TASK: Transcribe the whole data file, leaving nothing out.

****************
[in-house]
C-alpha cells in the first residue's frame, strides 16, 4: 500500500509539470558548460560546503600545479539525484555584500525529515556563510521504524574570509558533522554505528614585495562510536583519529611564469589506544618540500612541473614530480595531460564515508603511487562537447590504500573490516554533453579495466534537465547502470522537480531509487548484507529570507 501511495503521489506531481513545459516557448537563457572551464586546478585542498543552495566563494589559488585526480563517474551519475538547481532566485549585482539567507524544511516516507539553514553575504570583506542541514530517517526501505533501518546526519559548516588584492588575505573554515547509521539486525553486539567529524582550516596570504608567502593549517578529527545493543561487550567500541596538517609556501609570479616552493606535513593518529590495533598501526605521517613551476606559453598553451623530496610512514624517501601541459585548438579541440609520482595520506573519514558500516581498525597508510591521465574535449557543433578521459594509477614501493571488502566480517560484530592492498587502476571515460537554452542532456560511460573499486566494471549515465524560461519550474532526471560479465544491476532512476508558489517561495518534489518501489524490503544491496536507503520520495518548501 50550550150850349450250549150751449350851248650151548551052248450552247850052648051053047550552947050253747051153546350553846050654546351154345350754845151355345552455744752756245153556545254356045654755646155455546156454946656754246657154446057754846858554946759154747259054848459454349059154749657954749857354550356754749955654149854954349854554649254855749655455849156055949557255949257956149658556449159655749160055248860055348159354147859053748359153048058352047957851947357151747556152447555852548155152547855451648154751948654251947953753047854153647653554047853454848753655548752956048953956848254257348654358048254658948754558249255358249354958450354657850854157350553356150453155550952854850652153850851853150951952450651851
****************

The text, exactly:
[in-house]
C-alpha cells in the first residue's frame, strides 16, 4: 500500500509539470558548460560546503600545479539525484555584500525529515556563510521504524574570509558533522554505528614585495562510536583519529611564469589506544618540500612541473614530480595531460564515508603511487562537447590504500573490516554533453579495466534537465547502470522537480531509487548484507529570507 501511495503521489506531481513545459516557448537563457572551464586546478585542498543552495566563494589559488585526480563517474551519475538547481532566485549585482539567507524544511516516507539553514553575504570583506542541514530517517526501505533501518546526519559548516588584492588575505573554515547509521539486525553486539567529524582550516596570504608567502593549517578529527545493543561487550567500541596538517609556501609570479616552493606535513593518529590495533598501526605521517613551476606559453598553451623530496610512514624517501601541459585548438579541440609520482595520506573519514558500516581498525597508510591521465574535449557543433578521459594509477614501493571488502566480517560484530592492498587502476571515460537554452542532456560511460573499486566494471549515465524560461519550474532526471560479465544491476532512476508558489517561495518534489518501489524490503544491496536507503520520495518548501 50550550150850349450250549150751449350851248650151548551052248450552247850052648051053047550552947050253747051153546350553846050654546351154345350754845151355345552455744752756245153556545254356045654755646155455546156454946656754246657154446057754846858554946759154747259054848459454349059154749657954749857354550356754749955654149854954349854554649254855749655455849156055949557255949257956149658556449159655749160055248860055348159354147859053748359153048058352047957851947357151747556152447555852548155152547855451648154751948654251947953753047854153647653554047853454848753655548752956048953956848254257348654358048254658948754558249255358249354958450354657850854157350553356150453155550952854850652153850851853150951952450651851